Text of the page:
Northrop Grumman Corporation successfully cast the LGM-35A Sentinel program’s first inert stage-one and stage-two solid rocket motor set this summer. The casting event demonstrated the maturity of Sentinel’s solid rocket motor design and validated manufacturing processes, advanced tooling, and facilities.
The Sentinel program used digital engineering tools that helped iterate motor designs earlier and faster, prior to building hardware, thus allowing the team to produce the motors more efficiently and with less risk. The casting event is one of several on-time manufacturing firsts for the program over the past year as the program prepares for first flight from Vandenberg Space Force Base, California.
“This first inert ‘pathfinder’ motor tested our processes and allowed us to draw down risk, paving the way for the team to begin production of additional test motors,” said Sarah Willoughby, vice president and program manager, Sentinel, Northrop Grumman. “We are now building stage-one and stage-two solid rocket motors that will undergo static test fire, and the data from these tests will be combined with information from ongoing structural and wind tunnel performance testing to fine tune our digitally engineered models, in line with the Air Force development schedule.”
Sentinel is leveraging digital engineering, agile software, and open systems architecture to model and authenticate virtual designs, lowering risk and reducing the time it takes to field the system and new technologies.
Motor casting is a complex process of pouring rocket motor propellant into motor cases. This completed motor set is undergoing further processing and inspection before participating in modal testing. For modal testing, both stages, along with a stage-three solid rocket motor, supplied by teammate Aerojet Rocketdyne, will participate in a series of tests to validate missile structural dynamics and flexibility, which is critical to designing a stable guidance system that accurately controls the missile in flight.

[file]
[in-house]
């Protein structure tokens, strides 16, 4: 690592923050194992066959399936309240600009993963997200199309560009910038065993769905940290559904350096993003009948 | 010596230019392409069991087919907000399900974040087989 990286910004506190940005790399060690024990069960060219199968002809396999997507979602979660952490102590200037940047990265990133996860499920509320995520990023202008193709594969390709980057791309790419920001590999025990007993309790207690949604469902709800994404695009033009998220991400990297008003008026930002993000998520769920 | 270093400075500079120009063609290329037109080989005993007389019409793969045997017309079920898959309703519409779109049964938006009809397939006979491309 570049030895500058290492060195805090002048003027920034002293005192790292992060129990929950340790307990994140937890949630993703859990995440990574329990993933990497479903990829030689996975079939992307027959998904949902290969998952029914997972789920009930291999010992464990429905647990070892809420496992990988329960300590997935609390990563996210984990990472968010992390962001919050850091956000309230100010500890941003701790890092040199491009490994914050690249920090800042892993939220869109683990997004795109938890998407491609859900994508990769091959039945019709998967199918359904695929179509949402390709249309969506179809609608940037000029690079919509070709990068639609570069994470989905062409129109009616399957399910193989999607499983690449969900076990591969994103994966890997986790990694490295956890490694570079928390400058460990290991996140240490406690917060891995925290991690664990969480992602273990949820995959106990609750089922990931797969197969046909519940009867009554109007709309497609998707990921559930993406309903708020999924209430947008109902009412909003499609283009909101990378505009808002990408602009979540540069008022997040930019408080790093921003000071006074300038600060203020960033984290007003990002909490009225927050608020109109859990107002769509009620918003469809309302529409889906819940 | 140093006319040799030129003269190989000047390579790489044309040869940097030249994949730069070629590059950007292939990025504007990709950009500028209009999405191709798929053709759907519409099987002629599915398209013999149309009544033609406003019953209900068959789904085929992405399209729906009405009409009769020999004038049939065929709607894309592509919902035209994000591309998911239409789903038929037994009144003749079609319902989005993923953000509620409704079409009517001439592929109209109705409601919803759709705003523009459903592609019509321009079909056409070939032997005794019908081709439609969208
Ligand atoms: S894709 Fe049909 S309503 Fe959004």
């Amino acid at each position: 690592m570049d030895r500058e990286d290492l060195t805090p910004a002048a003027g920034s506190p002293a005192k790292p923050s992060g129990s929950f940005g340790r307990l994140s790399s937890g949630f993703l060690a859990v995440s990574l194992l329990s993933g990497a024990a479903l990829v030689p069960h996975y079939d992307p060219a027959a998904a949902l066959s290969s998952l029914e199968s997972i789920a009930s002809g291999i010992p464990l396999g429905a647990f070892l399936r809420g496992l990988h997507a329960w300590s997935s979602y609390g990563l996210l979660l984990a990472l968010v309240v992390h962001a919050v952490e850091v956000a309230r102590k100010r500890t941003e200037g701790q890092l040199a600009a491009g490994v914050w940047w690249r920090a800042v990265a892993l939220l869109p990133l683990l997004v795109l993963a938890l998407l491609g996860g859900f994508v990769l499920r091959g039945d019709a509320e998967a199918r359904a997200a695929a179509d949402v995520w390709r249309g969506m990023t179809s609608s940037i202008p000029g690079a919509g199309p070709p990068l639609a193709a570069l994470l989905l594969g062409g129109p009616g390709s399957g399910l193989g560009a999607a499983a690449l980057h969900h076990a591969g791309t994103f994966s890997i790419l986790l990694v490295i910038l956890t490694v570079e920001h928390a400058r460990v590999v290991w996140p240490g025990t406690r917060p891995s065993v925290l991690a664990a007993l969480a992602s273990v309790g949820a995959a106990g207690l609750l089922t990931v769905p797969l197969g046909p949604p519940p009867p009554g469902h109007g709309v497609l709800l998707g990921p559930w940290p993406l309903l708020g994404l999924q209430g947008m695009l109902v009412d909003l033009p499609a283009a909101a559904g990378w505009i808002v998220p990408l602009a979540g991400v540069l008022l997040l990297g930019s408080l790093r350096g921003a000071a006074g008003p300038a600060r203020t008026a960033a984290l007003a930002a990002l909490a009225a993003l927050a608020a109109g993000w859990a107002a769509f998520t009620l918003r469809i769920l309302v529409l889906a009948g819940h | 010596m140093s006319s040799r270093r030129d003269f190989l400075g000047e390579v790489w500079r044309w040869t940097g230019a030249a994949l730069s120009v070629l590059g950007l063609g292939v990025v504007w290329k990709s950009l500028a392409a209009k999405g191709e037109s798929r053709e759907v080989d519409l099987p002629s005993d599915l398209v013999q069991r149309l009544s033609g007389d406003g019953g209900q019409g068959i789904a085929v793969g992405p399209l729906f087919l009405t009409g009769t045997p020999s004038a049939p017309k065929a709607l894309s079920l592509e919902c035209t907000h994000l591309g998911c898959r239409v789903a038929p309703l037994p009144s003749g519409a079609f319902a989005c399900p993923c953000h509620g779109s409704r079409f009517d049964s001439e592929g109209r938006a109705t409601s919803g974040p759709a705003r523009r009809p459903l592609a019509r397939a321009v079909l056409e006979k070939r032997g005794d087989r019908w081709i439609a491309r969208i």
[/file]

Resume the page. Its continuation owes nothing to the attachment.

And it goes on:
Prior to casting these motors, the Sentinel team achieved numerous on-time milestones for each stage including successful completion of the insulation and case wind process last fall. The insulation protects the casing of each motor from extreme temperatures caused by burning propellant, while the case wind applied composite material around the insulation to form the outer shell of the motors. This was a significant achievement that validated the insulated case design and manufacturing processes.
Next came the application of the external protection material over each stage using a company-developed, highly efficient system that reduced process time by 66 percent, a major schedule-saving accomplishment. In June, Northrop Grumman produced the first stage-one and stage-two nozzle builds and igniter assemblies to install on these motors during rocket motor assembly later this year.
“In addition to the missile, we’re testing the Sentinel system’s command and launch, missile integration and more. Our digital engineering approach enables us to build the system with sustainability in mind as we produce a safe, secure and flexible deterrent capability to protect our nation and allies for decades to come,” added Willoughby.